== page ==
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Teaching Happiness — Positive Emotions Are Skills to Be Learned
Christine Carter, PhD, will be giving a keynote address at the 2012 ACA National Conference. Carter is the author of Raising Happiness: 10 Simple Steps for More Joyful Kids and Happier Parents and a sociologist and happiness expert at UC Berkeley’s Greater Good Science Center. In an interview with Camping Magazine, Carter explains why happiness is integral to success and how we can promote positive emotions in campers.
The basic premise of Raising Happiness is that happiness is a skill we can teach kids. Why is happiness so important?
Happiness is one of those things that most people think of as being “fluffy” or just nice to have — something that will come from other ends, like success. Parents in particular really focus on helping their kids achieve things that they hope will bring success.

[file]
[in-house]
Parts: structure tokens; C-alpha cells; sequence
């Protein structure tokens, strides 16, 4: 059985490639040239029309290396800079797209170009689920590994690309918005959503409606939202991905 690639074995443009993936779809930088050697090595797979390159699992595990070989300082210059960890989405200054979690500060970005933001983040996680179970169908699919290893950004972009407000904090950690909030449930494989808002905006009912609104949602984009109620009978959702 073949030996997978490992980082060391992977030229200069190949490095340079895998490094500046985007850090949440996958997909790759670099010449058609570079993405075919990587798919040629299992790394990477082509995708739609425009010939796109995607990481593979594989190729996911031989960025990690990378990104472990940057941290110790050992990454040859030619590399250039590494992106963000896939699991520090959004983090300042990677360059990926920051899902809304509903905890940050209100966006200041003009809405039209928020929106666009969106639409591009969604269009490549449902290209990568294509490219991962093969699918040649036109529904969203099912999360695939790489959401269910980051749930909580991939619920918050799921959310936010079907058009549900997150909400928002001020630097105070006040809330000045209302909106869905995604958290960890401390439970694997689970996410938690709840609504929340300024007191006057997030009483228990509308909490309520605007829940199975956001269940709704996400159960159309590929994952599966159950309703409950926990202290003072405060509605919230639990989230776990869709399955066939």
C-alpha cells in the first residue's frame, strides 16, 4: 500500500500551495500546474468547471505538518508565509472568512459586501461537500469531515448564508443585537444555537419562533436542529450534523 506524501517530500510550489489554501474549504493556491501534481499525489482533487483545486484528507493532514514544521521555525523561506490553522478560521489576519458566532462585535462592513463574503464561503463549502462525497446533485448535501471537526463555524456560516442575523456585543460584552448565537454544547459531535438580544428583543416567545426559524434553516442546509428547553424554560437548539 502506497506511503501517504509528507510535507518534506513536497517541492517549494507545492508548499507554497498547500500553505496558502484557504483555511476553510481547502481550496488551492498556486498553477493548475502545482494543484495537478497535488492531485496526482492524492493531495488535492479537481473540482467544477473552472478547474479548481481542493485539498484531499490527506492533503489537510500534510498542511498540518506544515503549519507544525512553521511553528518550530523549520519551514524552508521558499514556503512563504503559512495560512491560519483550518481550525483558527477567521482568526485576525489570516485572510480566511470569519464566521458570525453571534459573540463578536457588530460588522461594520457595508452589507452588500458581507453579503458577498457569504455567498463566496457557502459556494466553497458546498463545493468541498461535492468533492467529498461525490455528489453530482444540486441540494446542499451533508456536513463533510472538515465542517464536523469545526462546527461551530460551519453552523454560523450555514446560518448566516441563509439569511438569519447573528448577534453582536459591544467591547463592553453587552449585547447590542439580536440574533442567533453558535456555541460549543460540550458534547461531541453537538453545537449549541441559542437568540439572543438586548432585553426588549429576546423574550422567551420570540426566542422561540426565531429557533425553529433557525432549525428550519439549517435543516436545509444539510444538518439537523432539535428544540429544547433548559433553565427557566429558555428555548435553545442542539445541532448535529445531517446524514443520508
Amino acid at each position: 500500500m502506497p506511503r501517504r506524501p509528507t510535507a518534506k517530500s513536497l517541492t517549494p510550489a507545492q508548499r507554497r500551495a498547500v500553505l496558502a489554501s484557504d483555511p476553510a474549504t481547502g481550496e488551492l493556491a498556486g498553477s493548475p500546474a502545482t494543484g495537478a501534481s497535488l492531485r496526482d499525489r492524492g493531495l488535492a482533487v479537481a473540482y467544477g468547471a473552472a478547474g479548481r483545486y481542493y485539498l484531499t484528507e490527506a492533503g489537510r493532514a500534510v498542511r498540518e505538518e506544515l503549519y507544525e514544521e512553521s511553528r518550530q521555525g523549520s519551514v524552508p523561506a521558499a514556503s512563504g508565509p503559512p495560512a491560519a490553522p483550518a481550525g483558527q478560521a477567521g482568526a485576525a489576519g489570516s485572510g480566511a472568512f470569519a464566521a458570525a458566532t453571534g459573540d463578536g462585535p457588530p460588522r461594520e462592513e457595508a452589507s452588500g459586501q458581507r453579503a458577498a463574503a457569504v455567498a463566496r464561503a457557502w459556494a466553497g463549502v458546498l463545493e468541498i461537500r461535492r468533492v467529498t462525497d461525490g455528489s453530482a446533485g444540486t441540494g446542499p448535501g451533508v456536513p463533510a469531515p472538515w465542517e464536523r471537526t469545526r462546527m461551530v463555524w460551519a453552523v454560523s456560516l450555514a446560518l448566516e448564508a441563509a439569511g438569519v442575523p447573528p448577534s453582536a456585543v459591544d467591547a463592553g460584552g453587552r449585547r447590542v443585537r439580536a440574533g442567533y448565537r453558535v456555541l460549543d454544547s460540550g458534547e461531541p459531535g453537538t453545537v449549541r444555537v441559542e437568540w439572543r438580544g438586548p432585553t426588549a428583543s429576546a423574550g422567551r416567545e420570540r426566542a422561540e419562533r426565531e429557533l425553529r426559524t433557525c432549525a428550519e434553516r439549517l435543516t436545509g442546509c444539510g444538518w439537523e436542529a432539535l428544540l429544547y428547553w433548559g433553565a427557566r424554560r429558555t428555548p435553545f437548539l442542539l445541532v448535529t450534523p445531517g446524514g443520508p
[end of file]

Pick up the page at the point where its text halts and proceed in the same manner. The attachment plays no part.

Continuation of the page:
What I want people to realize is that happiness is not fluffy — it’s in fact very functional. Positive emotions function in our brains and bodies in a way that helps us fulfill our potential. We know that, more often than not, happiness actually precedes success. When our brains are positive and we’re experiencing positive emotions, we’re much more creative, better at problem solving, and our perception is more open — making us more able to learn. The ways that positive emotions and happiness (I use the terms interchangeably) function leads us to be more successful in our endeavors.
Physiologically, all emotions have an effect on our body and on our brain chemistry. We tend to be much more in touch with how anger changes our physiological response. When we get angry, we know it — we sweat, our heart rate might go up, and it’s pretty widely acknowledged that anger is damaging to our cardiovascular and immune systems.